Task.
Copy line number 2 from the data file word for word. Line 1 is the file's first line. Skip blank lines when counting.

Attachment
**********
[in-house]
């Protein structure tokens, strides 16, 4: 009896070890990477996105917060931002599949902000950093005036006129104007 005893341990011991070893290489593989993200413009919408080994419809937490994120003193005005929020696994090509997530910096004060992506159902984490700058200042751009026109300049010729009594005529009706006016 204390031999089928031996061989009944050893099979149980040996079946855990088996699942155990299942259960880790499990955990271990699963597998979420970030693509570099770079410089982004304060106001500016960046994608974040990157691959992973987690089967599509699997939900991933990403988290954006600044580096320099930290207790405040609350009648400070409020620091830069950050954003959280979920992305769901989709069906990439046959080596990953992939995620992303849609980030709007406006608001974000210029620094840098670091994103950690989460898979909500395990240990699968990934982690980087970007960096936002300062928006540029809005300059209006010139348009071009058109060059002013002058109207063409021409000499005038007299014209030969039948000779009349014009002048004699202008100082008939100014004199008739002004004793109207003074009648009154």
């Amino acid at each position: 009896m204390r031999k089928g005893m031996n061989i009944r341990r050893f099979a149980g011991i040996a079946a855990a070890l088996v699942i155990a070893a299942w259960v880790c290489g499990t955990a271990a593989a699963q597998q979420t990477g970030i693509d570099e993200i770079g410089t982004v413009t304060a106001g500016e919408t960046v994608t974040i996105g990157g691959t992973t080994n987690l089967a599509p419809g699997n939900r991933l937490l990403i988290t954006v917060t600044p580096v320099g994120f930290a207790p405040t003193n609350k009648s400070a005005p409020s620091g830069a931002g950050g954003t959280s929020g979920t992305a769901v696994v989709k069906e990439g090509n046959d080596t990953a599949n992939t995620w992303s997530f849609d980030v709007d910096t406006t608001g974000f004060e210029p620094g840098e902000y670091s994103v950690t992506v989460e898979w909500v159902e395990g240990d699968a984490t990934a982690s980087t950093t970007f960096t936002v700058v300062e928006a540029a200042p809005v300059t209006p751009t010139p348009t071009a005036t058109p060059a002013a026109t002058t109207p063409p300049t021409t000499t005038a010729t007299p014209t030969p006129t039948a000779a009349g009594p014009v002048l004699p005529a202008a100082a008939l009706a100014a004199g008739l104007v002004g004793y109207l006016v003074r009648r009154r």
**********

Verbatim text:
């Protein structure tokens, strides 16, 4: 009896070890990477996105917060931002599949902000950093005036006129104007 005893341990011991070893290489593989993200413009919408080994419809937490994120003193005005929020696994090509997530910096004060992506159902984490700058200042751009026109300049010729009594005529009706006016 204390031999089928031996061989009944050893099979149980040996079946855990088996699942155990299942259960880790499990955990271990699963597998979420970030693509570099770079410089982004304060106001500016960046994608974040990157691959992973987690089967599509699997939900991933990403988290954006600044580096320099930290207790405040609350009648400070409020620091830069950050954003959280979920992305769901989709069906990439046959080596990953992939995620992303849609980030709007406006608001974000210029620094840098670091994103950690989460898979909500395990240990699968990934982690980087970007960096936002300062928006540029809005300059209006010139348009071009058109060059002013002058109207063409021409000499005038007299014209030969039948000779009349014009002048004699202008100082008939100014004199008739002004004793109207003074009648009154």